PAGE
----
Our media coverage is often dominated by one big story that crowds out nearly everything else. As an antidote, every week, Nation interns try to cut through the echo chamber and choose one good article in their area of interest that they feel should receive more attention. Please check out their favorite stories below, watch for this feature each week and use the comments section below to alert us to any important articles you feel warrant broader attention.
Buster Brown focuses on campaign donations in the 2012 election.
“Romney’s Personal Touch Pays Off With Campaign Donors,” by Michael Barbaro. The New York Times, June 20, 2012.
Fueled by big spenders, Romney raised $78 million, $18 million more than the President. By keeping donors informed about up-to-the-minute political strategy, quickly responding the emails, and providing unfettered access to the candidate himself, the Romney campaign could end up outraising Obama.
Marisa Carroll focuses on gender and sexuality.
“Stop our sperm, please,” by Irin Carmon. Salon, June 14, 2012.
In a week that brought us Michigan legislators getting rid of “vaginas” and the Catholic Health Association refusing to compromise on hormonal birth control, Irin Carmon at Salon brings men into the contraceptive picture. Her piece profiles the “reversible male contraceptive” Vasalgel and explores the ongoing struggle to place equal burden for birth control on men.
Matthew Cunningham-Cook focuses on the role of dissent in the United States.
“Stop Charles Barron, Now.” The New York Observer, June 20, 2012.
This factually challenged editorial is indicative of the manner in which dissent is managed in the United States–candidates who pose even the slightest threat to established dogma on US foreign policy and the system of white supremacy in the United States are presumed to be “racial arsonists” and “refugees from the 1960s.”
Andrea Jones focuses on focus on barriers to justice in the United States and abroad.
“An American Gulag: Descending into Madness at Supermax,” “Supermax: The Faces of a Prison’s Mentally Ill,” and “Supermax: The Constitution and Mentally Ill Prisoners,” by Andrew Cohen. The Atlantic, June 18, 19, and 20, 2012.
On June 18th, inmates filed a federal class-action lawsuit against the Bureau of Prisons and officials at the high-security “Supermax” facility in southern Colorado. In this three-part series, The Atlantic chronicles the allegations set forth—that mentally ill prisoners were chronically neglected and subjected to inhumane treatment—as well as the personal stories of the plaintiffs and legal issues at hand.
Soumya Karlamangla focuses on environmental and health policy.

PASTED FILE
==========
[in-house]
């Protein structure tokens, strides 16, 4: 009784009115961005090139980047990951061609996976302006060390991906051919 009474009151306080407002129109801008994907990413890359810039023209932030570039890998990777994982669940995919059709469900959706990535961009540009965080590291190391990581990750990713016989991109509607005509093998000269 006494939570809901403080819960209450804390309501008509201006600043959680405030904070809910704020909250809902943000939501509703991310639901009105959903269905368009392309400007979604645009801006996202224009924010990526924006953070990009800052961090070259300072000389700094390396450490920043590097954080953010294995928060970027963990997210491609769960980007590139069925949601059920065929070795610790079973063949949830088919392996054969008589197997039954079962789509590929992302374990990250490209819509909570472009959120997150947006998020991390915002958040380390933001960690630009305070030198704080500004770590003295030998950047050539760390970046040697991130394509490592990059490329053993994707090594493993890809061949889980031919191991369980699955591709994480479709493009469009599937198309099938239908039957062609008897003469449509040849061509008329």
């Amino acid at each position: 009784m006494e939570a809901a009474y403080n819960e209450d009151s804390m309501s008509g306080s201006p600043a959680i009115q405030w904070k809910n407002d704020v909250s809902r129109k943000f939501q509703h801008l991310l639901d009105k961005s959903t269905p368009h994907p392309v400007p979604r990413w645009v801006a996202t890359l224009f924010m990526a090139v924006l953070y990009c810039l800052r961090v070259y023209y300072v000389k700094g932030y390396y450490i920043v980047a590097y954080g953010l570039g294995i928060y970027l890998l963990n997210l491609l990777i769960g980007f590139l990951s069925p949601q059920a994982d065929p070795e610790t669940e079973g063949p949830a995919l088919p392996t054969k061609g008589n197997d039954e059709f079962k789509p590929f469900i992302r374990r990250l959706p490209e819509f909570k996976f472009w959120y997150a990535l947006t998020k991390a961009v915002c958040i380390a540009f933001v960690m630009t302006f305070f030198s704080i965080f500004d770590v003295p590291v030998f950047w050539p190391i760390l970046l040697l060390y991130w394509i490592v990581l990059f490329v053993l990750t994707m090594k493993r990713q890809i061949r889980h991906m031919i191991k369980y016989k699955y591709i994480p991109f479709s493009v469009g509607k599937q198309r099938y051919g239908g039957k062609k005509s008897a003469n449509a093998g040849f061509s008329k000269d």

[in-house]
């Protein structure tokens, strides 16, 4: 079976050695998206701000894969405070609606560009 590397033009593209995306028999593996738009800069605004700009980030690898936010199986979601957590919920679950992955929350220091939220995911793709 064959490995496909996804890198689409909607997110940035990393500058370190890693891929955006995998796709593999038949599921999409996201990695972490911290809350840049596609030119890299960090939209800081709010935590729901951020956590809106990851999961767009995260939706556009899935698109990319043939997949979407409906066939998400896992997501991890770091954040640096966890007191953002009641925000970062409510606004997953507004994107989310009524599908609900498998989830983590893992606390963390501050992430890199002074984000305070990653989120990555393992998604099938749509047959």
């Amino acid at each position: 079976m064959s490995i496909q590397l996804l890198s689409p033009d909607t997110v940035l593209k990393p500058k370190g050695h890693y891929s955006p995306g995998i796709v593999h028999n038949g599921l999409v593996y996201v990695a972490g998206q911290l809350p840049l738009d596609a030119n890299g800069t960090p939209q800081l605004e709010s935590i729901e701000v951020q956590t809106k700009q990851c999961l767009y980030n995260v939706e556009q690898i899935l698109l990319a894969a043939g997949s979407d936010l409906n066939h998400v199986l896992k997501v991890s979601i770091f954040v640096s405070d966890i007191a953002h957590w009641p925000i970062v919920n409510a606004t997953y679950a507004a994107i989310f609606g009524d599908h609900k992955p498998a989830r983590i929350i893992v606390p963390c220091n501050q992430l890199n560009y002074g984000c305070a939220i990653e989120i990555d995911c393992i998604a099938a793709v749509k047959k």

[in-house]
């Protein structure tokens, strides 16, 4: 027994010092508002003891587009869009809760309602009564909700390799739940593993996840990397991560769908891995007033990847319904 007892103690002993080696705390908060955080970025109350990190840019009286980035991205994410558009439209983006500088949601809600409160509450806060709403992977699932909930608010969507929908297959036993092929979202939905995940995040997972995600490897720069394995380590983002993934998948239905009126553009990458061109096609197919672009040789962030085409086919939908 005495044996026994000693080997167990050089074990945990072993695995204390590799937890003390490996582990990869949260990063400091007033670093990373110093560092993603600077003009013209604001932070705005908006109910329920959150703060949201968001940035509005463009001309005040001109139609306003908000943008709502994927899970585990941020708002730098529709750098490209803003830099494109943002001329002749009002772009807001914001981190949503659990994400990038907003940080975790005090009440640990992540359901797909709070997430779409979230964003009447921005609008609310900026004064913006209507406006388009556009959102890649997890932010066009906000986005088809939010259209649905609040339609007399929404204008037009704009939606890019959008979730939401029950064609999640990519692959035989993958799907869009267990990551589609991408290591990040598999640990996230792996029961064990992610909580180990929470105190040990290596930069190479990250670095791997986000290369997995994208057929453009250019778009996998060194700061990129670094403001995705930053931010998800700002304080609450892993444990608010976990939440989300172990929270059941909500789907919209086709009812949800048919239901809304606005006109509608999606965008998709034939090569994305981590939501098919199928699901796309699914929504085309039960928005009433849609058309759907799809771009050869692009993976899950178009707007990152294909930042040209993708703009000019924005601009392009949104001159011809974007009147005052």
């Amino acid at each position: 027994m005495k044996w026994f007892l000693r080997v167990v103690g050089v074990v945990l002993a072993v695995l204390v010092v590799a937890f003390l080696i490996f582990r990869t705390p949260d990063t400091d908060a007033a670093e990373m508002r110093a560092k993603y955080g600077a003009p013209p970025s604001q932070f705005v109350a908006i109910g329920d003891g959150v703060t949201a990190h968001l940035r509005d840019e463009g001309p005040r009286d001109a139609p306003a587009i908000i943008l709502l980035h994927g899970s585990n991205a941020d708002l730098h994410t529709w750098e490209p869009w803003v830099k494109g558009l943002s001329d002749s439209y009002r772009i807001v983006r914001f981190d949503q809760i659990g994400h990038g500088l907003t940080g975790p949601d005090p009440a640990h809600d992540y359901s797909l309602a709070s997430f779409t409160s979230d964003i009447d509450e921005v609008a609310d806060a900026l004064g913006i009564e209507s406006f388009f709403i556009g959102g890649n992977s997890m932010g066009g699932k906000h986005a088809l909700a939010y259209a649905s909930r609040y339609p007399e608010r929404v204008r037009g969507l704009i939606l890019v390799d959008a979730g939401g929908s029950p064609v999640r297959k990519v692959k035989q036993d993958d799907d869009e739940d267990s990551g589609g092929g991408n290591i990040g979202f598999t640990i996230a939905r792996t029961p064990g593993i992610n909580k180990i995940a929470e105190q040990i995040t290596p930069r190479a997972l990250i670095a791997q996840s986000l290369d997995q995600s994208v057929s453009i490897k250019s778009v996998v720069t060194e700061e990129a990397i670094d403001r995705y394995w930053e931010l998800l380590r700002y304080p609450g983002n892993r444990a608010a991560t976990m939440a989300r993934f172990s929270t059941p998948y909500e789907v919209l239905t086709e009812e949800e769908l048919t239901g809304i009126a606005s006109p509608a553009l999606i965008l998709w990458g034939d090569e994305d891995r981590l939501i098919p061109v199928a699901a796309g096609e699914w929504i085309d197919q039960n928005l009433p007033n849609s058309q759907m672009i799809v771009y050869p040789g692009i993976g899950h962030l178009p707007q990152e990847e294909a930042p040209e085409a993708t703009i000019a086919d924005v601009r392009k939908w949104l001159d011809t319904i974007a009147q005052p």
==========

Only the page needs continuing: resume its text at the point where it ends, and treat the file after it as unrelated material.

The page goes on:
“Broken heartland: The looming collapse of agriculture on the Great Plains,” by Wil S. Hylton. Harper’s, July 2012.
Harper’s lengthy story outlines all the problems the Great Plains face, and the contentious solutions that have been proposed for that ever-depopulating part of the country. After decades of unsustainable agriculture dried out the earth and tipped the ecosystems out of balance, debates now rage over whether to allow current farming practices to further destroy the land or to turn them into wind farms or national parks. This article nicely explains the issues at hand using the quirky characters who have each come up with their own solutions to these problems.
Daniel LoPreto focuses on international relations.
“US in No Position to Condemn Alleged Russian Transfer of Helicopter Gunships to Syrian Regime,” by Stephen Zunes. Foreign Policy In Focus, June 18, 2012.
US Secretary of State Clinton recently claimed that Russia is arming the Syrian government with attack helicopters. Political scientist Stephen Zunes argues that it is important to oppose Russian military assistance to Syria, but stresses that the US is "in no position to preach to the Russians about the sanctity of arms." Drawing from the history of US foreign policy since the 1980s, Zunes provides essential context and highlights the fact that the US has a deplorable record of transferring "deadly technologies" to dangerous regimes that used them to attack civilian populations.
Gizelle Lugo focuses on issues confronting students.
“Should Colleges Consider Legacies in the Admissions Process?” The Wall Street Journal, June 20, 2012.
In this article, president emeritus and university professor of George Washington University, Stephen Trachtenberg, and senior fellow at the Century Foundation, Richard Kahlenberg, argue for and against, respectively, legacies in college admissions. Personally, as someone whose parents got as far as attaining a GED/Associates, I can’t help but be against the practice of choosing “legacies” over another applicant. It’s one thing if I wasn’t picked because I’m naturally handicapped where numbers are concerned, but it’s another if I’m considered handicapped simply because my parents weren’t afforded the kinds of opportunities that would have propelled them to go to college like there are now. The practice is simply unfair, and given the nature of its origins, has no place in our present day admissions process.